Monday, February 1, 2010

Dinosaur Skin Color Revealed


Paleontologists Say Early Dinosaurs had Red "Mohawk" with Red and White Striped Tail

As much as paleontologists have sorted out about the Dinosaurs, one of the chief aspects of their appearance-what color they were-has remained mysterious. But in a new Nature study, a team of British and Chinese scientists report that they establish a way to unlock the color patterns of one of the earliest feathery dinosaurs-it had a red mohawk, they say, with a red and white striped tail.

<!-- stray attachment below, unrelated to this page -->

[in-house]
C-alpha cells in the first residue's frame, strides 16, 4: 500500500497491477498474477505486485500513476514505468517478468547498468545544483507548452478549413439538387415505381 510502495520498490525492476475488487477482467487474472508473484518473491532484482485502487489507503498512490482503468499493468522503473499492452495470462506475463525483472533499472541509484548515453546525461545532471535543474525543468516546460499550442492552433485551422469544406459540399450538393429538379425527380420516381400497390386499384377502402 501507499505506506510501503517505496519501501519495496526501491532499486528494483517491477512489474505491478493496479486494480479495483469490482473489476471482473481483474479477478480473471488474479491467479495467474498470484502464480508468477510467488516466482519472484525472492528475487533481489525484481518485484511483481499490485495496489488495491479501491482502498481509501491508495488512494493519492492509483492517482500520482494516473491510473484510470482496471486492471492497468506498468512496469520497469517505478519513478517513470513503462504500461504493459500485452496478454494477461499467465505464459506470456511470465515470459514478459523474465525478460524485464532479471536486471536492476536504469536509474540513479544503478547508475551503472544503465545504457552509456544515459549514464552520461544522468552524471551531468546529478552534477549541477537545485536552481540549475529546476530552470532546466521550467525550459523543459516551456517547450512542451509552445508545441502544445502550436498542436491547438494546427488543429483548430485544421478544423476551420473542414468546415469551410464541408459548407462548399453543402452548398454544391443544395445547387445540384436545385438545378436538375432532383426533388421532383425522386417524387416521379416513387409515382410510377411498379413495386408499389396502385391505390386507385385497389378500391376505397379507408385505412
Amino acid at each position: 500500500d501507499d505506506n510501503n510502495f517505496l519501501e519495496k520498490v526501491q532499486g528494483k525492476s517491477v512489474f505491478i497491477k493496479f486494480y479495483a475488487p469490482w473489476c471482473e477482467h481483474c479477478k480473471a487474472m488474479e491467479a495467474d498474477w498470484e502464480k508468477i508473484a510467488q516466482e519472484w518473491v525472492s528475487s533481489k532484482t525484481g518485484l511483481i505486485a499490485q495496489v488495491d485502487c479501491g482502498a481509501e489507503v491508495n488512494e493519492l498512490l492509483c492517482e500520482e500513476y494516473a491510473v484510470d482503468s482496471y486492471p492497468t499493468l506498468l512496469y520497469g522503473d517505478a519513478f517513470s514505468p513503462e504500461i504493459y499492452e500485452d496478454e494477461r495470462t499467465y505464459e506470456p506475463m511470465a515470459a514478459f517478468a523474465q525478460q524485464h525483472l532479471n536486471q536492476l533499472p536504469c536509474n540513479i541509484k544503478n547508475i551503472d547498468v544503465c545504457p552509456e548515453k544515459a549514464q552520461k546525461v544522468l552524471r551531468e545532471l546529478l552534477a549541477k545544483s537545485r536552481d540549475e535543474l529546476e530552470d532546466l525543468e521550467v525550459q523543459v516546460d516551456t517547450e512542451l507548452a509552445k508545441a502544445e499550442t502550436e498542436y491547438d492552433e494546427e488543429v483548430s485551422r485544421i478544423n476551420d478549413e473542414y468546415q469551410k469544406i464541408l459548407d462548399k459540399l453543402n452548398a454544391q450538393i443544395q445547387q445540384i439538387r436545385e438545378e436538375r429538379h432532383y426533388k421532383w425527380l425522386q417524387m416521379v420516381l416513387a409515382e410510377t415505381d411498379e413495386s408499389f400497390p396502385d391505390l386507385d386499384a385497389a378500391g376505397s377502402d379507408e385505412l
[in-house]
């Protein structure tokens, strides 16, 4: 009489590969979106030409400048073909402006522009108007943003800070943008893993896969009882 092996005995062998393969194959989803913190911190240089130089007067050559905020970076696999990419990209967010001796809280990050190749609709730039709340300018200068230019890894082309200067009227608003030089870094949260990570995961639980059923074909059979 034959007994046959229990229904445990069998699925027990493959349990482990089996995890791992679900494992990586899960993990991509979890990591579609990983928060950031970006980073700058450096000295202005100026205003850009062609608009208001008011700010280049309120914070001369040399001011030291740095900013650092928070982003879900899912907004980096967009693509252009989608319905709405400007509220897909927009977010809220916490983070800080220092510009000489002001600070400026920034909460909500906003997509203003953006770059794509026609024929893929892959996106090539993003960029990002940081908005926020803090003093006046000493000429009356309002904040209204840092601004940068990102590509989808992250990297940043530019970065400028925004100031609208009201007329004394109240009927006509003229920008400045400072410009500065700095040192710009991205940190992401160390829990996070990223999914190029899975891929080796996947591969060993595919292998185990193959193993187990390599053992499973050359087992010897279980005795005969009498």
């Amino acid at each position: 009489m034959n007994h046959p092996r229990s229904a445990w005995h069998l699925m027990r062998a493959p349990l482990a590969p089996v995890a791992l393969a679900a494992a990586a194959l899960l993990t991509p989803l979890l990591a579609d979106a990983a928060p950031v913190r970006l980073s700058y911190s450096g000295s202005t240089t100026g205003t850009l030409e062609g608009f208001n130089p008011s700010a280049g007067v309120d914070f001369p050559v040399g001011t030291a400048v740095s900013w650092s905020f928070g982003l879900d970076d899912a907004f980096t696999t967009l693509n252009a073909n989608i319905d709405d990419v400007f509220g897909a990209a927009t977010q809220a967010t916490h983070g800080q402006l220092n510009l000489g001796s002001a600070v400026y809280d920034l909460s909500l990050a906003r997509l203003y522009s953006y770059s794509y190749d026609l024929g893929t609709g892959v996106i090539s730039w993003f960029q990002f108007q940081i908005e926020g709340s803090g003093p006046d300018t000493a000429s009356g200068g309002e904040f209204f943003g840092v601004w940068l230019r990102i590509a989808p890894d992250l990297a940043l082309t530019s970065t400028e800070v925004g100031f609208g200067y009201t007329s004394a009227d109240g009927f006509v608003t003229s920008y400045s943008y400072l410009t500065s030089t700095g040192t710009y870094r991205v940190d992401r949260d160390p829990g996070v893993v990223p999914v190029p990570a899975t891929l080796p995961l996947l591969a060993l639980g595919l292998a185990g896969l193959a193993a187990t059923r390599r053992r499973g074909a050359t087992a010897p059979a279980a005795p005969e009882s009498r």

The dino in question is called Sinosauropteryx, which existed about 125 million years ago. Looking at Fossils originate in China, the team led by Mike Benton found what they think are the remains of feathers. And they found a bit inside the feathers that matches modern birds: melanosomes.

These structures offer the melanin pigment in bird feathers (and human hair), and what color they are depends on the shape. “A ginger-haired person would have more spherical melanosomes, and a black-haired or grey-haired person might have more of the sausage-shaped structures,” said Professor Benton.

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